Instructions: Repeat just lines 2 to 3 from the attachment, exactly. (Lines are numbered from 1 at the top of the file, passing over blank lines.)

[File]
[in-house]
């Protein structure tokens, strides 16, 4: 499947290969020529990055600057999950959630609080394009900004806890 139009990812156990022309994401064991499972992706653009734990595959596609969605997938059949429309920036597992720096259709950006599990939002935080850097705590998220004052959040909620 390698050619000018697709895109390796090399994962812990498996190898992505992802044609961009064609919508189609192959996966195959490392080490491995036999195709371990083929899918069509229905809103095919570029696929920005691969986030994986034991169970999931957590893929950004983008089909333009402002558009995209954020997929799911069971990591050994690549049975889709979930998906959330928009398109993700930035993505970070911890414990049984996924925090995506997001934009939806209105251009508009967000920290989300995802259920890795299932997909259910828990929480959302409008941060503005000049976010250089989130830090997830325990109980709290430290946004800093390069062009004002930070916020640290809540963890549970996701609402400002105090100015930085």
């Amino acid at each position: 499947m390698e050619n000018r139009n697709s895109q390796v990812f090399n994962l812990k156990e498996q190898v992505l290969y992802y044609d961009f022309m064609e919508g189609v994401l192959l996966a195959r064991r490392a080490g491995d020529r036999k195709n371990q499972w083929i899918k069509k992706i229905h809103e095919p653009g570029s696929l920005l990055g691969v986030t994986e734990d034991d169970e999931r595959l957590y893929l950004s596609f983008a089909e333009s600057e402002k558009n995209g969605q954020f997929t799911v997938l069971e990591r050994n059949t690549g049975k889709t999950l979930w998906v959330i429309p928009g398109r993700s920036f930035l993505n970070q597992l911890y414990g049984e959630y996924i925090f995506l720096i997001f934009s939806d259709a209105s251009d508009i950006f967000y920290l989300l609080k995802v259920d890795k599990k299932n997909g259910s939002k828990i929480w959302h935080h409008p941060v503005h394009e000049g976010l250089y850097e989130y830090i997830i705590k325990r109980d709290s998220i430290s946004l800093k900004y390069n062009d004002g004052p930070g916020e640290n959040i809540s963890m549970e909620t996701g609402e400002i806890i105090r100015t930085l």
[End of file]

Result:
């Protein structure tokens, strides 16, 4: 499947290969020529990055600057999950959630609080394009900004806890 139009990812156990022309994401064991499972992706653009734990595959596609969605997938059949429309920036597992720096259709950006599990939002935080850097705590998220004052959040909620 390698050619000018697709895109390796090399994962812990498996190898992505992802044609961009064609919508189609192959996966195959490392080490491995036999195709371990083929899918069509229905809103095919570029696929920005691969986030994986034991169970999931957590893929950004983008089909333009402002558009995209954020997929799911069971990591050994690549049975889709979930998906959330928009398109993700930035993505970070911890414990049984996924925090995506997001934009939806209105251009508009967000920290989300995802259920890795299932997909259910828990929480959302409008941060503005000049976010250089989130830090997830325990109980709290430290946004800093390069062009004002930070916020640290809540963890549970996701609402400002105090100015930085």
């Amino acid at each position: 499947m390698e050619n000018r139009n697709s895109q390796v990812f090399n994962l812990k156990e498996q190898v992505l290969y992802y044609d961009f022309m064609e919508g189609v994401l192959l996966a195959r064991r490392a080490g491995d020529r036999k195709n371990q499972w083929i899918k069509k992706i229905h809103e095919p653009g570029s696929l920005l990055g691969v986030t994986e734990d034991d169970e999931r595959l957590y893929l950004s596609f983008a089909e333009s600057e402002k558009n995209g969605q954020f997929t799911v997938l069971e990591r050994n059949t690549g049975k889709t999950l979930w998906v959330i429309p928009g398109r993700s920036f930035l993505n970070q597992l911890y414990g049984e959630y996924i925090f995506l720096i997001f934009s939806d259709a209105s251009d508009i950006f967000y920290l989300l609080k995802v259920d890795k599990k299932n997909g259910s939002k828990i929480w959302h935080h409008p941060v503005h394009e000049g976010l250089y850097e989130y830090i997830i705590k325990r109980d709290s998220i430290s946004l800093k900004y390069n062009d004002g004052p930070g916020e640290n959040i809540s963890m549970e909620t996701g609402e400002i806890i105090r100015t930085l």